The federal No Surprises Act (NSA) went into effect on January 1, 2022, to protect patients from surprise medical bills. Specifically, it targeted surprise bills resulting from out-of-network (OON) emergency services, items, and services provided by OON providers at in-network facilities, and OON air ambulance services.

Under this law, OON providers cannot bill patients for an amount greater than the patient's in-network cost-sharing obligation. Instead, OON providers must negotiate with the patient's insurer to collect adequate payment for their services. While the law achieved its goal of protecting patients, it created challenges on the provider reimbursement side. The rules remained unclear or under construction for a significant part of the year, leading to an indirect impact on the entire reimbursement landscape.

Payer Behavior Changes Following the Passage of the NSA:

Provider groups initially believed that the NSA's impact on their practices would be limited, as the law focused narrowly on OON medical services. However, when the law went into effect, there was an abrupt change in payer behavior. Many payers lost interest in maintaining in-network status, leading some to walk away from active in-network negotiations or send letters of cancellation to their in-network providers. This shift resulted in pushing more providers into OON status, with payers significantly reducing payment rates for OON services, leading to an explosion of OON payment disputes being submitted for independent dispute resolution (IDR).

IDR Challenges and Lack of Information Sharing:

When the NSA was established, there was a general belief that the IDR process would have moderate or low usage. However, data shows that more than 90,000 disputes have already been submitted since the IDR portal launched in April, with more than half of those cases requiring IDR. This has led to a growing backlog of delayed cases, with less than 18,000 payment determinations made during the same period. Payers' reluctance to share information and apply specific codes at the time of payment has placed a burden on IDR entities, causing added administrative work and unnecessary expenses.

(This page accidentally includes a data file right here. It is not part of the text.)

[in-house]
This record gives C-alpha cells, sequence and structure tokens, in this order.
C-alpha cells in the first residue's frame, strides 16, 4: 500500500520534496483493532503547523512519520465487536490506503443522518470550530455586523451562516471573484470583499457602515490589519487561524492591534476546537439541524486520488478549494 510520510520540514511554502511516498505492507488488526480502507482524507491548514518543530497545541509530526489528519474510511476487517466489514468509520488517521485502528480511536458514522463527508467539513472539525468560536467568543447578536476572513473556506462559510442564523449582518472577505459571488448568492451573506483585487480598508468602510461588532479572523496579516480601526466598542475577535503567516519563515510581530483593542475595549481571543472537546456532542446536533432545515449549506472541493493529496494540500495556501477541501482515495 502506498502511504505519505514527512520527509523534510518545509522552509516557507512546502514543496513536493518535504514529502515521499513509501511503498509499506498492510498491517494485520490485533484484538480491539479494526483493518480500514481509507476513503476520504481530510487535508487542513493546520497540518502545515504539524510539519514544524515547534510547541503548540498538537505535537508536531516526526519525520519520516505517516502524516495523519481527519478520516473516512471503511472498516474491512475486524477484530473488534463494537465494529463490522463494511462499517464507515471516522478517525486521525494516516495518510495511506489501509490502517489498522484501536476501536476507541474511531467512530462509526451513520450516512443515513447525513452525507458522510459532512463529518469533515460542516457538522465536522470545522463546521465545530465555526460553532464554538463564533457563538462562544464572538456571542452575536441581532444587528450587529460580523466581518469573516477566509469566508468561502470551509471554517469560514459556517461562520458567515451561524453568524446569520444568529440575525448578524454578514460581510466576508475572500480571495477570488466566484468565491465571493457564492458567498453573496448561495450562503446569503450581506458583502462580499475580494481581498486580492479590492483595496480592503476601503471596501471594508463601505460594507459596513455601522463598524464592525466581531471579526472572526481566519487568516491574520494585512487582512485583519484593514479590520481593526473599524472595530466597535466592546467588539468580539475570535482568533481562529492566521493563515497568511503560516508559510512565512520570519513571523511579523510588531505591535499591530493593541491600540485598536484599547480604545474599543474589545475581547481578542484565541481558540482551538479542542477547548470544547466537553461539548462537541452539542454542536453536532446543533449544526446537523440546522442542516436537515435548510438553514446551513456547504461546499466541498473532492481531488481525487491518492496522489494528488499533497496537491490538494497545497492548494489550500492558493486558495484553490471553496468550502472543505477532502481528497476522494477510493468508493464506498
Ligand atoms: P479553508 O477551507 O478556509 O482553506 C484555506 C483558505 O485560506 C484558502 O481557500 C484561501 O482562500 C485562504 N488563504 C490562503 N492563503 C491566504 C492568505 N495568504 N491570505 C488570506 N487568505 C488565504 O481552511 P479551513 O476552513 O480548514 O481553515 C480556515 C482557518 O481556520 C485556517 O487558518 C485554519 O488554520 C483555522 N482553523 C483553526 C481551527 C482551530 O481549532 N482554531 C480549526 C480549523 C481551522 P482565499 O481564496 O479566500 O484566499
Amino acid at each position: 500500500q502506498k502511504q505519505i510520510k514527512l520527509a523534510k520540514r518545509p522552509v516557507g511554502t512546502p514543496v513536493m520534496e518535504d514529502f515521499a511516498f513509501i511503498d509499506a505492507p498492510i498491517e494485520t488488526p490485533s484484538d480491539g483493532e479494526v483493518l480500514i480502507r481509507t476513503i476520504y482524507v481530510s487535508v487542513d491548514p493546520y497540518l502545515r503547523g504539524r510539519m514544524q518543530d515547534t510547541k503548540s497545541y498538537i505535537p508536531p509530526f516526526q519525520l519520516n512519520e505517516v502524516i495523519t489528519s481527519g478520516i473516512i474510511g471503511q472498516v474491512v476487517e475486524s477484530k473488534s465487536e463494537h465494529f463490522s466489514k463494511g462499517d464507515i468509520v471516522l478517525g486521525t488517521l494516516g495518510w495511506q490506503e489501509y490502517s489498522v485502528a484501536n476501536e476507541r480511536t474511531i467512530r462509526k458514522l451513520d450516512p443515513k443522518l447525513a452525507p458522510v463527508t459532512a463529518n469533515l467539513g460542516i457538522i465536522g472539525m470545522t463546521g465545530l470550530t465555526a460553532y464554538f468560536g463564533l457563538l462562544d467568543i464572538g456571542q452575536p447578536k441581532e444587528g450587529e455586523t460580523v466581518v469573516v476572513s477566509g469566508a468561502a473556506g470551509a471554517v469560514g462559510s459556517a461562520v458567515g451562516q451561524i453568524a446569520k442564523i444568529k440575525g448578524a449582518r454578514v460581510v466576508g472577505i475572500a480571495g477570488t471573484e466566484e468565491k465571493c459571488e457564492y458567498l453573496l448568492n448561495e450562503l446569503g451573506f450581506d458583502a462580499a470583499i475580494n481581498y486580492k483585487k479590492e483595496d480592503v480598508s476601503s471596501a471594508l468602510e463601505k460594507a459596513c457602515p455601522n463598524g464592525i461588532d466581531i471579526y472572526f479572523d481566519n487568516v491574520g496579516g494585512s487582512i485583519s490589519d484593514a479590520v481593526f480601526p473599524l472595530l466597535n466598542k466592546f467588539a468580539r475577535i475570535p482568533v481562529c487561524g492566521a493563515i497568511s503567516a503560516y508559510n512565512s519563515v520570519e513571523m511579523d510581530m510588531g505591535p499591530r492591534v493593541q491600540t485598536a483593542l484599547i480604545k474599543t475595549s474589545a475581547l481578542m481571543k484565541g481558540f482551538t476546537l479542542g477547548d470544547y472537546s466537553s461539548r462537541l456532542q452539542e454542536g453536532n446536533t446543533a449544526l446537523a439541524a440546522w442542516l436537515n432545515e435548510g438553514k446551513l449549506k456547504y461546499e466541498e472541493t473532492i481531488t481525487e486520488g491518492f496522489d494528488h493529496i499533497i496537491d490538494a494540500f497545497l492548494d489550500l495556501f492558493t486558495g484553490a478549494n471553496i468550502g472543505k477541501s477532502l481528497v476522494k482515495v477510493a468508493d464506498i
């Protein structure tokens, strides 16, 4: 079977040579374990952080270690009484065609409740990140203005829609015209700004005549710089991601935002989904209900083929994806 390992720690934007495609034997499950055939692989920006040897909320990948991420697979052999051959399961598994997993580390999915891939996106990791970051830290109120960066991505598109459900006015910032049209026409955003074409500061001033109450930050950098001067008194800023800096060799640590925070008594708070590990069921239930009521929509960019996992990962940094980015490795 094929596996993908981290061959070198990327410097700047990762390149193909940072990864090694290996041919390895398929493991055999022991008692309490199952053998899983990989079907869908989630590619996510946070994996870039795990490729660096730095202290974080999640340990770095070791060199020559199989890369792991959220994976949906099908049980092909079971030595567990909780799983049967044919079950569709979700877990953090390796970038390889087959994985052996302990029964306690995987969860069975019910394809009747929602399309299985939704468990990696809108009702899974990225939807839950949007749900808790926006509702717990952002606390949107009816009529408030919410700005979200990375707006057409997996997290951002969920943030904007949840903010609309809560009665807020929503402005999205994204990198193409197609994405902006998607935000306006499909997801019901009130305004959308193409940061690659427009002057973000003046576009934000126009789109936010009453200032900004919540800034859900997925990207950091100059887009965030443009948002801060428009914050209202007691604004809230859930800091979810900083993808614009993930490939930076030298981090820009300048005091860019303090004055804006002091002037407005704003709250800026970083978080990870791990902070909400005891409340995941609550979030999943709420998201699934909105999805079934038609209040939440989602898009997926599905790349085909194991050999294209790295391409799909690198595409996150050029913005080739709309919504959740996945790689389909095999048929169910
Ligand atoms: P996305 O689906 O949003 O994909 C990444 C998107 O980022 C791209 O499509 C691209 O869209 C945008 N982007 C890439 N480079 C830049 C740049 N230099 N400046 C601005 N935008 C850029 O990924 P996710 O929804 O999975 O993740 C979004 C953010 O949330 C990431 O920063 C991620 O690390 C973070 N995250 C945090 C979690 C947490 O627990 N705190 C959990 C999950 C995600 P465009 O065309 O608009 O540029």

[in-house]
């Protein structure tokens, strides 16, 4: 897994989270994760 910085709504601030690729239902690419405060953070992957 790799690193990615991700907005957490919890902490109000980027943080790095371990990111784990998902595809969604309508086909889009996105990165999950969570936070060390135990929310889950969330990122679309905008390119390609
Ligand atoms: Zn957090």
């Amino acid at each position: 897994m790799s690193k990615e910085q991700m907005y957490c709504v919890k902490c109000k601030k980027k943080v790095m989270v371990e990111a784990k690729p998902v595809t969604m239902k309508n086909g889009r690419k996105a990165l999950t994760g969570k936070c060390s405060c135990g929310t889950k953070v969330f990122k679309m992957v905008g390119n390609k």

Emergency department medicine is facing an amalgamation of challenges arising from the ongoing pandemic, changes in Medicare reimbursement, and evolving billing requirements, as well as the implementation of the federal No Surprises Act. Staffing shortages, escalating labor costs, and financial pressures continue to strain healthcare systems. While the one-year Medicare fix provides temporary relief, the need for a lasting solution remains pressing. Emergency providers must navigate the intricacies of split/shared visits, critical care billing, and the complexities of the No Surprises Act, emphasizing accurate documentation and compliance to overcome these hurdles.

Despite these difficulties, emergency department teams persevere, providing critical care to patients when they need it most. Collaboration, adaptability, and advocacy will be crucial for sustaining quality emergency medicine and ensuring the best possible patient outcomes. As the healthcare landscape continues to evolve, it is essential for providers, payers, and regulators to work together in addressing the challenges and finding equitable solutions for the benefit of patients and emergency medicine as a whole.